maternity leave motherhood pregnancy
What It's Like to be Pregnant and Working at Wal-Mart11/02/2016
by Regina Mays As a mother of two children--one with special needs--it can be hard to provide the love and care that your children deserve...
by Regina Mays
As a mother of two children--one with special needs--it can be hard to provide the love and care that your children deserve, all while working to pay for groceries, rent and transportation. So when I landed a job at Walmart, I felt relieved. I'd heard so many great things about the company that I assumed their part-time job offer meant a reasonable 20 hours a week.
The store placed me at the deli working weekend hours and closing the store. The night shift was difficult. It demanded tasks like scrubbing floors, lifting heavy bags and moving large slicers. We were expected to check the schedule constantly for last minute changes.
And a full-time position would have been helpful. It would have provided health insurance, paid sick leave, or short term disability.
When I got pregnant, Walmart refused to change my hours or give me less physically taxing work, despite orders from my doctor. Every time I had a doctor’s appointment, or needed time for my health, it was counted as an occurrence that could easily amount to my termination.
Talking to the management felt like a dead end. I was told, “This is retail. You are expected to work nights and weekends. Nothing should come before your job.” Apparently, “nothing” included my health and my pregnancy. Walmart made me feel inhuman.
Without any reasonable accommodation, my health declined significantly, and I was forced to go on maternity leave early. I ended up with no income and no way to support my children. Working at Walmart means coming to work sick or risk losing your job. They left me with no choice, and that is the worst feeling in the world.
I have worked for Walmart for five years, and I know I am not the only person forced to choose between my family and my job.
Over 43 million people in our country do not have access to paid sick leave. That means that every day families are choosing between earning a living and taking care of their own health, or the health of a close family members.
No one in America should have to make that decision. We need policies that protect pregnant workers and promote a healthy work-life balance. No one should have to do what I did: choose between risking a pregnancy and the ability to provide for a new child.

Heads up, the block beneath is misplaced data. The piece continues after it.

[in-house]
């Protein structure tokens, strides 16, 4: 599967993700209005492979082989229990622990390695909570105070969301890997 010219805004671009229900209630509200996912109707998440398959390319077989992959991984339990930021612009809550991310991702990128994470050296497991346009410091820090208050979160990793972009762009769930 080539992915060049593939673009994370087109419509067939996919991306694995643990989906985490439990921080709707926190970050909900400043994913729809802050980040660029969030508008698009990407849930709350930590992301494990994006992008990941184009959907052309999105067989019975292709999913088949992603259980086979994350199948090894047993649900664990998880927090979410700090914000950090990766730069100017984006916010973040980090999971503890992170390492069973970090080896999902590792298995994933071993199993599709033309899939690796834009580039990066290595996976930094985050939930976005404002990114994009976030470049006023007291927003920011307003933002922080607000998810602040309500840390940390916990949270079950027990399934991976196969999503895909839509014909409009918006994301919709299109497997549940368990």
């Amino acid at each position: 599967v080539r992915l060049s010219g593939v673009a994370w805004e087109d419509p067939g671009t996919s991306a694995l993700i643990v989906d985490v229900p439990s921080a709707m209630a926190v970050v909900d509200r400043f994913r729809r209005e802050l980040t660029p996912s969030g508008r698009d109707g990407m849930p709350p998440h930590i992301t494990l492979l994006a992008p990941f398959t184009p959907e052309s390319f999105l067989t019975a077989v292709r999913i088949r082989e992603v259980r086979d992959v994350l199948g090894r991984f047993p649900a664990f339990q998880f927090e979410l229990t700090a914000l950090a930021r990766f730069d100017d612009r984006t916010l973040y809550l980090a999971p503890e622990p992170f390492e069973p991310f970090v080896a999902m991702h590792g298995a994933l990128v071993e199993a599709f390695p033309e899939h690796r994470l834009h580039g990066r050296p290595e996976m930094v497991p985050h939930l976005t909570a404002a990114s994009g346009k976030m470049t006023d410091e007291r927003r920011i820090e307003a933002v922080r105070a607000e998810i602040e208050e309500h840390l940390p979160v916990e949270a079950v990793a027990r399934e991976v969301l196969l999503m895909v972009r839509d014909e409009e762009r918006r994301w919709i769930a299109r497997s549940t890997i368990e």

We shouldn’t be okay with workers coming in sick or having to leave behind a sick family member in order to make ends meet. And we don’t have to be ok with it -- our elected officials our elected officials can put a stop to these bad business practices by supporting paid leave policies. Cities and states across the country have taken individual actions, but that still leaves out people that live in areas that aren’t as progressive.
We shouldn’t have to wait. Companies like Walmart should lead the way. Walmart employs millions of people in all 50 states -- and that means thousands of pregnant women facing what I did every day. While elected officials from City Councils to Congress work on legislation, Walmart should lead the way with paid sick leave, family leave, and fair scheduling for workers. I love where I work, and I love Walmart’s family-friendly brand -- now I just ask that they extend that family-friendly image to workers.
As public officials stump for votes, they need to realize that economic policy is about more that deficits and taxes. Workers with families want to know how national and statewide policies will support economic security for working families. For my family and many others, paid sick leave would go a long way towards making sure we can provide for our families while maintaining a healthy work-life balance.
Regina Mays is currently on unpaid leave with Walmart. This piece is part of the OUR Walmart Campaign and We Won’t Wait, a national, nonpartisan convening of nine national groups, representing millions of members, working to amplify the power of women of color and low-income women in 2016 and push a new economic security agenda. For more information please visit www.wewontwait2016.org.